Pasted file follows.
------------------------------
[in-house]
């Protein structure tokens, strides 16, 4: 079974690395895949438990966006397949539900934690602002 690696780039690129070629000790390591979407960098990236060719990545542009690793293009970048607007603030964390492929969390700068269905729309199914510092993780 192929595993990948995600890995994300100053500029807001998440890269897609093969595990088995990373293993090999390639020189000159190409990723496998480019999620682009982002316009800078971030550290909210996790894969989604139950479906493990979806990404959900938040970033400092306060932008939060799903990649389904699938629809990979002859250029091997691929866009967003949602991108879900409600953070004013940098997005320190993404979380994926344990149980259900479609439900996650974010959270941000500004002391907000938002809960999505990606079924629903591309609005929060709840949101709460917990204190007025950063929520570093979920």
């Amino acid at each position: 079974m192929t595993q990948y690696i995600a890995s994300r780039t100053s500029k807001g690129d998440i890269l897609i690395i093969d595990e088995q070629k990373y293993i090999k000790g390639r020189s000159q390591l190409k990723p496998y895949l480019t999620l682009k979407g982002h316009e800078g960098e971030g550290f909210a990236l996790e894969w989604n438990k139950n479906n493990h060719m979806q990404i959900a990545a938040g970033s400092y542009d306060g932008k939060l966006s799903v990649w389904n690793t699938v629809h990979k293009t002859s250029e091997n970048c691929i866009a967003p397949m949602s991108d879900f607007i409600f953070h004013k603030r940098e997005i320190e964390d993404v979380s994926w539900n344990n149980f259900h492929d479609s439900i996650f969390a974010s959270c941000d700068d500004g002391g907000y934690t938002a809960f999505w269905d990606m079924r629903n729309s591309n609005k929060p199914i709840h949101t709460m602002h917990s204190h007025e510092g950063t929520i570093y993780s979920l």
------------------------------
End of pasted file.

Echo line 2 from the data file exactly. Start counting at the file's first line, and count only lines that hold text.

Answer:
């Protein structure tokens, strides 16, 4: 079974690395895949438990966006397949539900934690602002 690696780039690129070629000790390591979407960098990236060719990545542009690793293009970048607007603030964390492929969390700068269905729309199914510092993780 192929595993990948995600890995994300100053500029807001998440890269897609093969595990088995990373293993090999390639020189000159190409990723496998480019999620682009982002316009800078971030550290909210996790894969989604139950479906493990979806990404959900938040970033400092306060932008939060799903990649389904699938629809990979002859250029091997691929866009967003949602991108879900409600953070004013940098997005320190993404979380994926344990149980259900479609439900996650974010959270941000500004002391907000938002809960999505990606079924629903591309609005929060709840949101709460917990204190007025950063929520570093979920």